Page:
John McGrath - What's Keeping Property Prices Stable

John McGrath - What's Keeping Property Prices Stable

John McGrath
John McGrath
14/09/2020 | 3 MIN READ

The coronavirus pandemic has had a major impact on property trends but not a major impact on prices so far. 


Certainly, prices have softened in some areas - mainly the big capital cities where there have been more virus cases but we’re talking less than -5 per cent in Melbourne and Sydney to date, according to latest official data from CoreLogic.  


Prices in many regional areas have actually gone up because more people are working remotely from home on a permanent basis.


This is one of the positive trends to emerge from the virus. 


We are yet to see how the economic downturn will fully impact market prices but CoreLogic's latest Quarterly Economic Review provides a great snapshot of where we are today.


If you’re concerned about the economy and property prices, the following summary will get you up to speed.  

Pandemic property trends: 

  • Property price falls have been very mild, even in Melbourne, largely due to record low interest rates, loan repayment deferral options and stimulus measures including JobKeeper and JobSeeker. The decline was only 0.8 per cent nationally in the June quarter
  • The greatest impact on the market overall has been fewer transactions due to social distancing, periods of lockdown and reduced consumer confidence
  • Looking ahead, the resilience of property prices will partly depend on how well virus outbreaks are contained, as well as the economic fall-out which we are yet to fully experience due to ongoing stimulus 
  • Containment has worked very well in all states except Victoria but it’s on its way out of the second wave now. Stage Four restrictions are proving effective. Meantime, the whole world is working on a vaccine as is our government to ensure that we have the inside track when they become available
  • Rising unemployment is always the biggest risk to property values. If people can’t pay their loans, they usually sell. Buyers also tend to delay decisions when they’re feeling uncertain. This can lead to an accumulation of supply, which softens prices. However, record low interest rates are definitely helping to offset both risks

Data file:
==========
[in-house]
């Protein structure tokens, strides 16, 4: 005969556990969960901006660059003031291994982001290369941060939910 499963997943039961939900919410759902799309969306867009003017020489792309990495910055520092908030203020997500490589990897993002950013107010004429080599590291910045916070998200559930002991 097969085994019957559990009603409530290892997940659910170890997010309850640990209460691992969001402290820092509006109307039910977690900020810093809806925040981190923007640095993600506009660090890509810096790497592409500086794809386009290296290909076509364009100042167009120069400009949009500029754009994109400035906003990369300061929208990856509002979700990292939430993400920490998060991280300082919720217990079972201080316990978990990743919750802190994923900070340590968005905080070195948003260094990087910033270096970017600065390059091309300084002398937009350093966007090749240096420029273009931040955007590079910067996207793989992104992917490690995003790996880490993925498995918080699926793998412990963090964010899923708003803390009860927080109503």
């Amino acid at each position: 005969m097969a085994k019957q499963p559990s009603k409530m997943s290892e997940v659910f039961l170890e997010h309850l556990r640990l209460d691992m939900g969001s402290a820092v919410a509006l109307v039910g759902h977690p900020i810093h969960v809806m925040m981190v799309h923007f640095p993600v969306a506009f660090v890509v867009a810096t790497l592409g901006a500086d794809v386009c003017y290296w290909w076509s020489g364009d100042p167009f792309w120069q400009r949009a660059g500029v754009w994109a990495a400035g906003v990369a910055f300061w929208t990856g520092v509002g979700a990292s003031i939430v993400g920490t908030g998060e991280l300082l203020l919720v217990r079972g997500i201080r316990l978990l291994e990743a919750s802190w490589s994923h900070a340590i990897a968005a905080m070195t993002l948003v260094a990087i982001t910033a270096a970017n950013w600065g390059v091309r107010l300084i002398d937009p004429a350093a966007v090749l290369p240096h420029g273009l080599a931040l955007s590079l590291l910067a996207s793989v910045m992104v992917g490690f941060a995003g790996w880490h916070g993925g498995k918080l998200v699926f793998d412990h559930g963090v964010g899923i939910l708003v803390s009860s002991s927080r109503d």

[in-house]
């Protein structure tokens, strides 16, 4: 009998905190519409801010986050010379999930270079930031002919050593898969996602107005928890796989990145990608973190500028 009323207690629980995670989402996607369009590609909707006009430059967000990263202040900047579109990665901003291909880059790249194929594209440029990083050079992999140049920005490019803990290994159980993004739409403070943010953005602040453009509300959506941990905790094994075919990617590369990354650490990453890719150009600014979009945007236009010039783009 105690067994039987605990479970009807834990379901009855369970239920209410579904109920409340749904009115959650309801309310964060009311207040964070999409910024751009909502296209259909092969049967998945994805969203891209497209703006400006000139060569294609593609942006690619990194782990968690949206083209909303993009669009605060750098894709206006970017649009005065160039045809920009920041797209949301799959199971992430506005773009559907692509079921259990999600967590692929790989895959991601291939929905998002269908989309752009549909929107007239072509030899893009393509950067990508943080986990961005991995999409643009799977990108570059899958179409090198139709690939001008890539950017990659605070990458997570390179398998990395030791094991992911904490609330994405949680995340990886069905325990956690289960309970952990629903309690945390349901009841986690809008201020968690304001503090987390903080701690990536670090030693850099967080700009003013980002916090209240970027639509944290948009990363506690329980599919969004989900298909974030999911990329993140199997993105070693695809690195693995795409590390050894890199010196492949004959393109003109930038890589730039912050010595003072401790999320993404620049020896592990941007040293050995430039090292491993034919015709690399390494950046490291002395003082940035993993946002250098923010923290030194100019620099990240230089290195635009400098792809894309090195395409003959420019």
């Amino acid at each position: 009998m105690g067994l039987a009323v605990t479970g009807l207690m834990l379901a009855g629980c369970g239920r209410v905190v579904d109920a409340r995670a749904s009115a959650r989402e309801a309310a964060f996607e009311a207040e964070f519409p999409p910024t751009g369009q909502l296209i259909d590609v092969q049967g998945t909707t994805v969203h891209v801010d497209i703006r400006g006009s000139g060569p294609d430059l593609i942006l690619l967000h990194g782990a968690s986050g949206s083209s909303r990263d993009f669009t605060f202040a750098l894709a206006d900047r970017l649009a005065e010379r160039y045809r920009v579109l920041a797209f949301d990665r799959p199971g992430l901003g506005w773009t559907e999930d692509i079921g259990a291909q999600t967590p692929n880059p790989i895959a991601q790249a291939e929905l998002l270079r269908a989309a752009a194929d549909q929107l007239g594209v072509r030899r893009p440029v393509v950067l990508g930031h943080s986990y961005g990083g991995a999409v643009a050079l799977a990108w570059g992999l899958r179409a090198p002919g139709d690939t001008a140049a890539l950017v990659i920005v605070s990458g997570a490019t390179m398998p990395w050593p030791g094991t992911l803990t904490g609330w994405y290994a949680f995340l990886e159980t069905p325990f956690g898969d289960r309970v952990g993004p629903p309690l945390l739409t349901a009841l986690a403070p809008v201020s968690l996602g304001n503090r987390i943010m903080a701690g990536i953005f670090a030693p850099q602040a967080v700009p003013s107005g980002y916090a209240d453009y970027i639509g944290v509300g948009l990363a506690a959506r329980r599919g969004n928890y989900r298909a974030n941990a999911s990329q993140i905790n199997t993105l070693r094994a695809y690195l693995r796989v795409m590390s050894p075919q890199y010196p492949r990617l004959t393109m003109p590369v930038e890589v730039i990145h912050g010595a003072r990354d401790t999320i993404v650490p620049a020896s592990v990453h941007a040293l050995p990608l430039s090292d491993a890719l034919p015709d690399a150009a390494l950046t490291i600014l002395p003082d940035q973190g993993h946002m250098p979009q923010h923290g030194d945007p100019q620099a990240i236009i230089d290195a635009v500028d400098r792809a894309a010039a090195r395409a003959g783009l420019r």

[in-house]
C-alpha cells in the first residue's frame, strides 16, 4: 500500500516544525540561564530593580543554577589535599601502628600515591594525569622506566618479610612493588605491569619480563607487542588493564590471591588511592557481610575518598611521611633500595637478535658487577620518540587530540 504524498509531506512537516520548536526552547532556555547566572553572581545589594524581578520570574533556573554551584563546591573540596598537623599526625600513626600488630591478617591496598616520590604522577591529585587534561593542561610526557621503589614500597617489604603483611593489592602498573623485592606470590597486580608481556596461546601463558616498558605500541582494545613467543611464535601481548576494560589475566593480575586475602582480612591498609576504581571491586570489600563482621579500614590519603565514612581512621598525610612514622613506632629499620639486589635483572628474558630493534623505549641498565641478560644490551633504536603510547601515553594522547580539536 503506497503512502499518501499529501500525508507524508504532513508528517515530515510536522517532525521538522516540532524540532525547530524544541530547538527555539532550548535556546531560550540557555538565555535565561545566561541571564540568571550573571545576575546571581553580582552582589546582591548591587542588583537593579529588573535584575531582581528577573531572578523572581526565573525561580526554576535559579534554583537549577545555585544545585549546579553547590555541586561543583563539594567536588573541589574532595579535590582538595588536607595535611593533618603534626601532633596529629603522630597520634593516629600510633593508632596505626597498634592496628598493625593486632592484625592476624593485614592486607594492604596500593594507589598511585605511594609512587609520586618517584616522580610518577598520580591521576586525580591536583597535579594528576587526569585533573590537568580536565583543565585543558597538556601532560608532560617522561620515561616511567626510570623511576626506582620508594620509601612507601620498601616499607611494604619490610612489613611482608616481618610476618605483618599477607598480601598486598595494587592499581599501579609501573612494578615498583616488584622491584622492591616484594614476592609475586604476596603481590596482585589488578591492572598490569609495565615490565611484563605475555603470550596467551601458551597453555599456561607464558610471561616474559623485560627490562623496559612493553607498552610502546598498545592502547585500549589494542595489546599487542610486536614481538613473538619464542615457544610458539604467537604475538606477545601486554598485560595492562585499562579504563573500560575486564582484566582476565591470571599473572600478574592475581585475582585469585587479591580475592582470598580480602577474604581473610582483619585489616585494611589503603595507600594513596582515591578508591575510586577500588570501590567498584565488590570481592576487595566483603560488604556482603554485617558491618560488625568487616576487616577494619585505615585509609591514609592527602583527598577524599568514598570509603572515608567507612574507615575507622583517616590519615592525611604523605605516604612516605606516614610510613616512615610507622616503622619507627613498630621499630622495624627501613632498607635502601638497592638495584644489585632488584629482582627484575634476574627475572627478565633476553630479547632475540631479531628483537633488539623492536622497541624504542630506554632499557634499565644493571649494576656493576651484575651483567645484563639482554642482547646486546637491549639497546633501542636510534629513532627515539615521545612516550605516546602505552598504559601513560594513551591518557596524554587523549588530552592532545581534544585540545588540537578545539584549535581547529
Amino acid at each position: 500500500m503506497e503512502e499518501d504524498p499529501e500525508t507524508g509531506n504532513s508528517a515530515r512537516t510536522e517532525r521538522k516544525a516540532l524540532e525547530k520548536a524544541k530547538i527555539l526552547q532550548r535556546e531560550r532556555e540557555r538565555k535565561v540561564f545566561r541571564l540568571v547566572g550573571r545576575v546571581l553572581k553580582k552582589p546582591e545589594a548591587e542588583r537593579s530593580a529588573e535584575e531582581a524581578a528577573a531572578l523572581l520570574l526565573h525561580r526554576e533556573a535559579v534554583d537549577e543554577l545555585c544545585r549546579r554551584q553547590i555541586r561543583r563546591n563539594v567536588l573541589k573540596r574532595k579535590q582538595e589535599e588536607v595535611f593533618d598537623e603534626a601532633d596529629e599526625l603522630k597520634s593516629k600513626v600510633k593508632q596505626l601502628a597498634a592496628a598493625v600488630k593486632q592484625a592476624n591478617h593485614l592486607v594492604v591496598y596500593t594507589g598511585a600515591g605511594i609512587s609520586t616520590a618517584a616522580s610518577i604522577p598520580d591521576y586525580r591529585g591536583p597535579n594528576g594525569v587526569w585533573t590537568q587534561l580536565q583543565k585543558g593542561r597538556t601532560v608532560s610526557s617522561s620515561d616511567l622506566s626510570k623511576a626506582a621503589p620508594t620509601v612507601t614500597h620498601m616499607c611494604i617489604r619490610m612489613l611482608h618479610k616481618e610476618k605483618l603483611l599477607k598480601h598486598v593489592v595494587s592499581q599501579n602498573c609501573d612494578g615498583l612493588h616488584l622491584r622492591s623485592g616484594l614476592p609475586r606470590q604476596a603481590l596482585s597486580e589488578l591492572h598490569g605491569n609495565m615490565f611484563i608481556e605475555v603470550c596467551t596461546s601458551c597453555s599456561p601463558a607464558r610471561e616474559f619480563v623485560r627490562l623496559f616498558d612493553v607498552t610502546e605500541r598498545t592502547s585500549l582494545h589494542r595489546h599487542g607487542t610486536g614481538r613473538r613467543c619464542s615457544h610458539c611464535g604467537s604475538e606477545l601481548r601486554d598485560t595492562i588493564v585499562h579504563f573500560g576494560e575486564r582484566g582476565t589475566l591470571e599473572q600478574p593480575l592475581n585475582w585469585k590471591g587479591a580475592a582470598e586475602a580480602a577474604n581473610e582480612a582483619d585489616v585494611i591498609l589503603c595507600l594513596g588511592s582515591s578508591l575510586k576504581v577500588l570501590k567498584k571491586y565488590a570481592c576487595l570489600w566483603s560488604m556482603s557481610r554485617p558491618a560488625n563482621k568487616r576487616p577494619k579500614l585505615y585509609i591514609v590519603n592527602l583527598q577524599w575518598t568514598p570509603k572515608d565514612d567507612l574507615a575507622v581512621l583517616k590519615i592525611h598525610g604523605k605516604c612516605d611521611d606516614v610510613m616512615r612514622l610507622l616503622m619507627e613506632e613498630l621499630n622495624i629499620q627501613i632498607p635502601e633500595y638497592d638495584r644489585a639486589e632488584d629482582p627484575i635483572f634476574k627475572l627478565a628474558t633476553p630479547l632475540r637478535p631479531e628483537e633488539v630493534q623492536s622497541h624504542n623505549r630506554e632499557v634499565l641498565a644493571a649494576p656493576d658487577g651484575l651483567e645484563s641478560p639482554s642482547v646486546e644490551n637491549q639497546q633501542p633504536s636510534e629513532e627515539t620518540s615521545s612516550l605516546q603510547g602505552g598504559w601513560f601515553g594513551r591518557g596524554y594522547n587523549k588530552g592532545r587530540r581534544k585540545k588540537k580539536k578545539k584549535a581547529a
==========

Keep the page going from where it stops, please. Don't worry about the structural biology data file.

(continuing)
• Historically, the RBA says there is a correlation between rising unemployment and mortgage arrears. However, job losses from the pandemic so far are mainly in industries dominated by renters. So, the impact of unemployment on housing values has been less than normal
  • Low interest rates and competitive deals have made it possible for millions of Australians to refinance this year. This should help many owners who have retained their jobs but lost hours and therefore income
  • Household debt is high in Australia. In the March quarter, it was at a near-record 142 per cent of disposable income. However, RBA research tells us that over 50 per cent of loans have repayment buffers of 3 months and about 30 per cent have 3 years. So, a big chunk of the market is well protected
  • In terms of current loan deferrals, they represent 11 per cent of total housing loans in Australia. Some people on deferrals have begun re-paying their loans already. APRA has told the banks they can give deferral customers more time - until March 2021, if they need an extension
  • The rise of remote work is an enormously positive trend to come out of COVID-19. City dwellers have newfound freedom to live wherever they want on a much lower mortgage. (I’ll tell you where the regional hotspots are next week)
  • Residential real estate in Australia is worth $7 trillion compared to the equities market ($2 trillion) and superannuation ($2.7 trillion). Residential mortgage lending is about 60 per cent of banks’ total lending and housing is 53 per cent of household wealth. So, you can bet that the banks and government are going to prioritise policies that keep property stable 

On the whole, Australian property has weathered past economic downturns incredibly well. CoreLogic data for the combined capitals shows home values fell -6.2 per cent during the 1989-1991 recession; and the GFC resulted in a -7.6 per cent dip in 2008-2009 and a -6.2 per cent drop in 2010-2012. 


The subsequent bounceback between 2012-2017 was exceptionally strong, with Sydney and Melbourne house prices rising 66.9 per cent and 39.8 per cent respectively due to a strengthening economy, population growth, new infrastructure, an ongoing undersupply and falling interest rates. 


So, on days ahead when things look gloomy, remember Australian property’s amazing track record of comparatively small pullbacks during major economic storms followed by healthy bouncebacks. 

 

The views expressed in this article are an opinion only and readers should rely on their independent advice in relation to such matters. 

 

This article originally appeared in The Real Estate Conversation (September 14, 2020)

 

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